So I just read Laura Lee Guhrke’s AND THEN HE KISSED HER (and thought it was very good, and so, so romantic at the end, happy sigh). And I love the setting.
But this isn’t a review, because I’m not really good at those, but just a quick note that what I found myself thinking of while I was taking quick breaks from reading the book wasn’t really romance at all, but W. D. Howells’ THE RISE OF SILAS LAPHAM, and in particular, this really fabulous scene in which Lapham frets and frets about wearing gloves to a dinner party (ah, etiquette).
And it’s odd, because there’s a lot about Howells that I don’t like, which may be just a gut reaction to his disdain for the sentimental novel, even though I have a similar reaction to American sentimentalism and lean toward realism in my (re)reading choices. RUTH HALL? Nah, nuh uh, not again. I’d a million times rather read anything by Howells. *g* Yeah, it must be that gut reaction.
But I really love that scene, and all that it manages to say about class and expectations, and how completely painful it is.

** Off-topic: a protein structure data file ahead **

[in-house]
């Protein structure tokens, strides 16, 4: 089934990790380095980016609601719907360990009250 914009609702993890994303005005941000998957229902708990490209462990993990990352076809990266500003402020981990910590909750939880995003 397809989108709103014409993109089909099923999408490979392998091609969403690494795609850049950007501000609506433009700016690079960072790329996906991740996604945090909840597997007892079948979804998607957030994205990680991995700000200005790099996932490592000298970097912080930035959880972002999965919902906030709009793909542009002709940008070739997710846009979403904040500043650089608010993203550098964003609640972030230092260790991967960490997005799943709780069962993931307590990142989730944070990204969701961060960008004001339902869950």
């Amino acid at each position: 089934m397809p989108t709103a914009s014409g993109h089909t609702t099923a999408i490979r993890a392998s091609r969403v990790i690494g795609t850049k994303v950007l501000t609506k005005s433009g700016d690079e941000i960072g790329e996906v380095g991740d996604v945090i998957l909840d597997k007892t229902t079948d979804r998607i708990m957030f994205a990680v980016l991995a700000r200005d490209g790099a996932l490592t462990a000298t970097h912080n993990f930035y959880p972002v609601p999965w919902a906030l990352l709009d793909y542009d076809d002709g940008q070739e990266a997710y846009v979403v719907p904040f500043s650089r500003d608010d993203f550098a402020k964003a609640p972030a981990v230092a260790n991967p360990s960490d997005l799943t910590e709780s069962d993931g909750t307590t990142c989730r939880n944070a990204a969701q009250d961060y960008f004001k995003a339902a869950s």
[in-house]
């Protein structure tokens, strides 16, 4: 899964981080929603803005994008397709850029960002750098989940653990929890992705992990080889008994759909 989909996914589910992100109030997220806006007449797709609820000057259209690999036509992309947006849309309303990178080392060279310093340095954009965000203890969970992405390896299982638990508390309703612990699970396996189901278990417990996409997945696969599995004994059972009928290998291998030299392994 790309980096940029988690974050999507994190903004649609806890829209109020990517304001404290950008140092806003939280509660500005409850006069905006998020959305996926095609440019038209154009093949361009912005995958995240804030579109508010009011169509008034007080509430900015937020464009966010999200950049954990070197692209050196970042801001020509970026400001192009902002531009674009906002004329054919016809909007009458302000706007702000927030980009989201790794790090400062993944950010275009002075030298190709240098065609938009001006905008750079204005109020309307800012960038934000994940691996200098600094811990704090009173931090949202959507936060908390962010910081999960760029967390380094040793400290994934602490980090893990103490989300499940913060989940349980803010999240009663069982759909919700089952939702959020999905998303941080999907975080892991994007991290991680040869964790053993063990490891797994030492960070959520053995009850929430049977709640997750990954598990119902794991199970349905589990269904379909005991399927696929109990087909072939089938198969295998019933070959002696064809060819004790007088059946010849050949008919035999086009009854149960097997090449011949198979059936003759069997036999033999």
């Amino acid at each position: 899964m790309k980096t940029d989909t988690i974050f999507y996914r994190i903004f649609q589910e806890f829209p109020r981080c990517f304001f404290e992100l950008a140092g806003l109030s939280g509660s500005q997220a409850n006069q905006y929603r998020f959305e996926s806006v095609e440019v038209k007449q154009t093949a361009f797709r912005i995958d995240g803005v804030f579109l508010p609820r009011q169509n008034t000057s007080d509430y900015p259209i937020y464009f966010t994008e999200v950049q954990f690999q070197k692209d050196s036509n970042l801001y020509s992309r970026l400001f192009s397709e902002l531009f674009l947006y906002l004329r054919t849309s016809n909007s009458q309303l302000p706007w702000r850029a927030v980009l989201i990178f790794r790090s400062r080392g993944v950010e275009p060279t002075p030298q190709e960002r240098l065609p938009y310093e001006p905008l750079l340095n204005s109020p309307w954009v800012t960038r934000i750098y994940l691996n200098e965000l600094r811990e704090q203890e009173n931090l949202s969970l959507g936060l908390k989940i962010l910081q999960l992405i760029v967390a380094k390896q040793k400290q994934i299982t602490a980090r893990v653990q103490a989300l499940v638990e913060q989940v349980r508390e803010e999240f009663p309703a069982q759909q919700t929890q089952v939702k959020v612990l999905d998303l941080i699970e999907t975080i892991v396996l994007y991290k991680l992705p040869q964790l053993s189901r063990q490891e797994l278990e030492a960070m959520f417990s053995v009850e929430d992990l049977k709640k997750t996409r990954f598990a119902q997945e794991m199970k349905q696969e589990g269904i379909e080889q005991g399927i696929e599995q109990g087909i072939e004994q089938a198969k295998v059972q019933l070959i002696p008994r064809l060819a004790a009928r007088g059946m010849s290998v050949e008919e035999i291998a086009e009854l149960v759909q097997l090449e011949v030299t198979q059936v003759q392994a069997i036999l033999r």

And, entirely unrelated to Guhrke, it is actually SILAS LAPHAM that influenced my thinking on a lot of romance novels, and what I’ll stand for in a heroine and/or hero. The whole, “I’ll sacrifice our love so that I don’t hurt anyone” thing that Howells calls ridiculous … well, I agree. And when I see it in a romance novel, I usually cringe and just want to bang my head against a wall. (I think that Valdez’s PASSION was an exception to this.) Although, in hindsight and from a purely storytelling standpoint, next to Silas, that self-sacrificing romance was also one of the more compelling aspects of the book. So I’m not sure what it means that the very sub-plot and sentimentality that Howells had such a hate-on for made it all that much more readable (and, for me, re-readable.)
Uh, but AND THEN HE KISSED HER didn’t have that kind of romantic plot … I’m just wandering here, because it’s 2am, and I can’t get Howells out of my head, and I’m also wondering if it’s because I’ve been reading so much Twain and Whitman lately, and Howells is just the next step on the 19th c. American voice tour I’ve been taking to nail down my current hero’s voice.